Empathy improves with age
A unique network is activated in our brains whenever we think of other people. This network has a social function, and changes during adolescence. The change enables us to become better at understanding others and sharing in their feelings. But, as psychologist Sandy Overgaauw discovered, it doesn’t have the same effect in everyone. PhD defence 19 February.
Why do we help a friend in need? Why does someone try to break up a fight between two people, while others don’t? Sandy Overgaauw studied the underlying brain mechanisms that enable us to share the emotions of others, comprehend their intentions and even drive us to help others. The network controlling these sensations is known as the social brain network. She also shows that the social brain changes during adolescence and that not everyone responds as strongly to that network.
Overgaauw followed and studied a group of adolescents aged twelve to nineteen for a period of two years. They were asked to try to determine the emotional intentions of people of whom only the eyes were visible. Whenever working on this assignment, the social brain network in each of the adolescents became active. And whenever they were asked to guess the age and sex of the person in question, that network remained dormant. Overgaauw: ‘This means that the social brain network plays an important role in detecting and naming someone’s emotional intentions, but not in guessing someone’s age or sex.’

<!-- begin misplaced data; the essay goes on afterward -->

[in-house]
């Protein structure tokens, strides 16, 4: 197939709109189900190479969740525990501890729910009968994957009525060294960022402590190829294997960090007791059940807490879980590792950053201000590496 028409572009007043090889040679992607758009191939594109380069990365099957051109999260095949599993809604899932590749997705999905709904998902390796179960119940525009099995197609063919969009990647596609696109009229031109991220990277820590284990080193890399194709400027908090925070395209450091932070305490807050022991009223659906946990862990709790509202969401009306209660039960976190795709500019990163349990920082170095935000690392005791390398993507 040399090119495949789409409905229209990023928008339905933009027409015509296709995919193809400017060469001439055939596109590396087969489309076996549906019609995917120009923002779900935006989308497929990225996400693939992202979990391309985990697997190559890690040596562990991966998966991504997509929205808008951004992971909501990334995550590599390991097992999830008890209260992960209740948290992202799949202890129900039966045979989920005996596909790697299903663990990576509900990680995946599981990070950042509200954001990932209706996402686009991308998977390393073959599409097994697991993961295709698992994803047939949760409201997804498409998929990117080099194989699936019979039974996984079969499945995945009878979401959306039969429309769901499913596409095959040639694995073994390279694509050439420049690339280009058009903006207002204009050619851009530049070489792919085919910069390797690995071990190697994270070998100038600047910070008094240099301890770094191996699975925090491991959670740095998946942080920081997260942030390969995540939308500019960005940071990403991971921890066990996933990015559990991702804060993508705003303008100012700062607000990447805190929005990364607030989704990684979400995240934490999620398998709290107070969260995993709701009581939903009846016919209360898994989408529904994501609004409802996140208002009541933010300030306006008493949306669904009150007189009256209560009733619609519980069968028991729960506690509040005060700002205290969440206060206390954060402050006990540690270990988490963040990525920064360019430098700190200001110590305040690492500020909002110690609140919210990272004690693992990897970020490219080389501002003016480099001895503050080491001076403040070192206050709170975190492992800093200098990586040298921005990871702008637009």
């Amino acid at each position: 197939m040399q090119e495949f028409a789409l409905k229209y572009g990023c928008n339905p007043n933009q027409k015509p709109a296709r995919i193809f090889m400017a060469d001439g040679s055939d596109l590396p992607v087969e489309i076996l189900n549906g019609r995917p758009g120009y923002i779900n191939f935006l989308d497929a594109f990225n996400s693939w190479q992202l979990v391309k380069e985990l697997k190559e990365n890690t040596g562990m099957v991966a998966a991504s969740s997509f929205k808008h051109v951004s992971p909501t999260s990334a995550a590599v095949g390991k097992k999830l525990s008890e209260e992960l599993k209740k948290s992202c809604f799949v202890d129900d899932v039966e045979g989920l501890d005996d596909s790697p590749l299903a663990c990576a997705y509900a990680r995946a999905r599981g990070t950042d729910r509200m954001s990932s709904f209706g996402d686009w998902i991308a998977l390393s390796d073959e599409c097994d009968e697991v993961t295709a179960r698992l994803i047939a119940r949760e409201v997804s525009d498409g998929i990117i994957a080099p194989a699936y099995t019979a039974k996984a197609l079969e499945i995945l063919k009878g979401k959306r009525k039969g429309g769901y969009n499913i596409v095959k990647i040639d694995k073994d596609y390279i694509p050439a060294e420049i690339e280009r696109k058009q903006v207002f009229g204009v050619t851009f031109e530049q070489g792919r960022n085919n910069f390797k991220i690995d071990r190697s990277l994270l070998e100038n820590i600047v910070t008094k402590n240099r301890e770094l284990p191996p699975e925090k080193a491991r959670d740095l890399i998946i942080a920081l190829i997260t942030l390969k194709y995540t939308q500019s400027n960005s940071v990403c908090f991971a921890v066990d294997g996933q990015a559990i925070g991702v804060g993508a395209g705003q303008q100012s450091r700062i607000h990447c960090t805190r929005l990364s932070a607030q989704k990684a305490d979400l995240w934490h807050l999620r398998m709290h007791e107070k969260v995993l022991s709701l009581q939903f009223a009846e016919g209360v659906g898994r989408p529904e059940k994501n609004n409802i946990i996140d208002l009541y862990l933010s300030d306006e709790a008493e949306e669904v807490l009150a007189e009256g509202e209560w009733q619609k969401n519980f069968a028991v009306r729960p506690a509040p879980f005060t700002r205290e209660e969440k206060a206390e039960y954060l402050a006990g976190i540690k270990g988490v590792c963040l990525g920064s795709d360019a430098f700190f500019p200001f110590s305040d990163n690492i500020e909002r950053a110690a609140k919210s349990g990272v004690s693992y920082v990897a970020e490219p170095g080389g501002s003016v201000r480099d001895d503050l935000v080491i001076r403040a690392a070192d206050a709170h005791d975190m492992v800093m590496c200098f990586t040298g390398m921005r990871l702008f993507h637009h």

Overgaauw also discovered that an important part of the social brain network, which can be found in the frontal cortex, was more active in younger participants. From this, she concluded that reading intentions becomes something of an automatic activity when people grow up. ‘It looks like older adolescents don’t rely on their social brain network as much anymore, though this isn’t condition for developing better empathetic skills.’
Overgaauw also let the participants judge physically threatening situations by, for instance, showing images of two fighting teenagers. This test revealed that not everyone’s social brain was as active, as the networks of those participants who are more empathetic in daily life did not respond as strongly as those of others. This suggests that they are simply better at evaluating social situations.
This thesis is based on one of the first studies that followed participants for a long period of time. According to Overgaauw, its results suggest that there is plenty of room for subsequent studies on teenagers who find it difficult to empathise with others. ‘A better understanding of the mechanisms in the brain that enable empathy is an important step towards developing intervention programmes for struggling adolescents.’
(16 February 2015)